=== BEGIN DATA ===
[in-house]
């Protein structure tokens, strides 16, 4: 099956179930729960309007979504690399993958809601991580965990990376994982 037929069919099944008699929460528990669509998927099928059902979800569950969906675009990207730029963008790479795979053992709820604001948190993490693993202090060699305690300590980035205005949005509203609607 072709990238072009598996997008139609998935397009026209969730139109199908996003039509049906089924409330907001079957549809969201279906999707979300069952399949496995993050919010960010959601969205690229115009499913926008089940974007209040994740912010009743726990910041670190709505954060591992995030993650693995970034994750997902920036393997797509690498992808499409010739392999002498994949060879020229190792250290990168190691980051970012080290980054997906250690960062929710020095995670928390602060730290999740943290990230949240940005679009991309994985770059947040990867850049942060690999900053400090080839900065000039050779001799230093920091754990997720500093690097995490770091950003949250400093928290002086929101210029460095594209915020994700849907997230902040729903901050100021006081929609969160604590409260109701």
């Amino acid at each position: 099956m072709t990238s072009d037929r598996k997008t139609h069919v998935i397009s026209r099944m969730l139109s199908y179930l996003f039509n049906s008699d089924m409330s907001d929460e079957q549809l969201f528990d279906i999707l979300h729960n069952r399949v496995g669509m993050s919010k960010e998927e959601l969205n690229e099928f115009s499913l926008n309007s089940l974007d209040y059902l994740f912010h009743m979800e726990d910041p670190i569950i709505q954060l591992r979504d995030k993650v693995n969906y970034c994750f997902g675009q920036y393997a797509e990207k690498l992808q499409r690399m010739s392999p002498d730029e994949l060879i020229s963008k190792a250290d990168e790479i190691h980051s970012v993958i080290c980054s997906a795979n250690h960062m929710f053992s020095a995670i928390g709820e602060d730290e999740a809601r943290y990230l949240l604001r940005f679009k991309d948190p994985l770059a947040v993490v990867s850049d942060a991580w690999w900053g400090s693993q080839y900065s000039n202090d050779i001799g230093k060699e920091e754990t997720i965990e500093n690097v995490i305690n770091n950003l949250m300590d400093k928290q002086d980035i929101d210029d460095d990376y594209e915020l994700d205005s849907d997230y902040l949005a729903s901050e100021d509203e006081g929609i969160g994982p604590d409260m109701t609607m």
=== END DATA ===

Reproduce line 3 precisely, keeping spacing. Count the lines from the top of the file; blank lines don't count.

């Amino acid at each position: 099956m072709t990238s072009d037929r598996k997008t139609h069919v998935i397009s026209r099944m969730l139109s199908y179930l996003f039509n049906s008699d089924m409330s907001d929460e079957q549809l969201f528990d279906i999707l979300h729960n069952r399949v496995g669509m993050s919010k960010e998927e959601l969205n690229e099928f115009s499913l926008n309007s089940l974007d209040y059902l994740f912010h009743m979800e726990d910041p670190i569950i709505q954060l591992r979504d995030k993650v693995n969906y970034c994750f997902g675009q920036y393997a797509e990207k690498l992808q499409r690399m010739s392999p002498d730029e994949l060879i020229s963008k190792a250290d990168e790479i190691h980051s970012v993958i080290c980054s997906a795979n250690h960062m929710f053992s020095a995670i928390g709820e602060d730290e999740a809601r943290y990230l949240l604001r940005f679009k991309d948190p994985l770059a947040v993490v990867s850049d942060a991580w690999w900053g400090s693993q080839y900065s000039n202090d050779i001799g230093k060699e920091e754990t997720i965990e500093n690097v995490i305690n770091n950003l949250m300590d400093k928290q002086d980035i929101d210029d460095d990376y594209e915020l994700d205005s849907d997230y902040l949005a729903s901050e100021d509203e006081g929609i969160g994982p604590d409260m109701t609607m």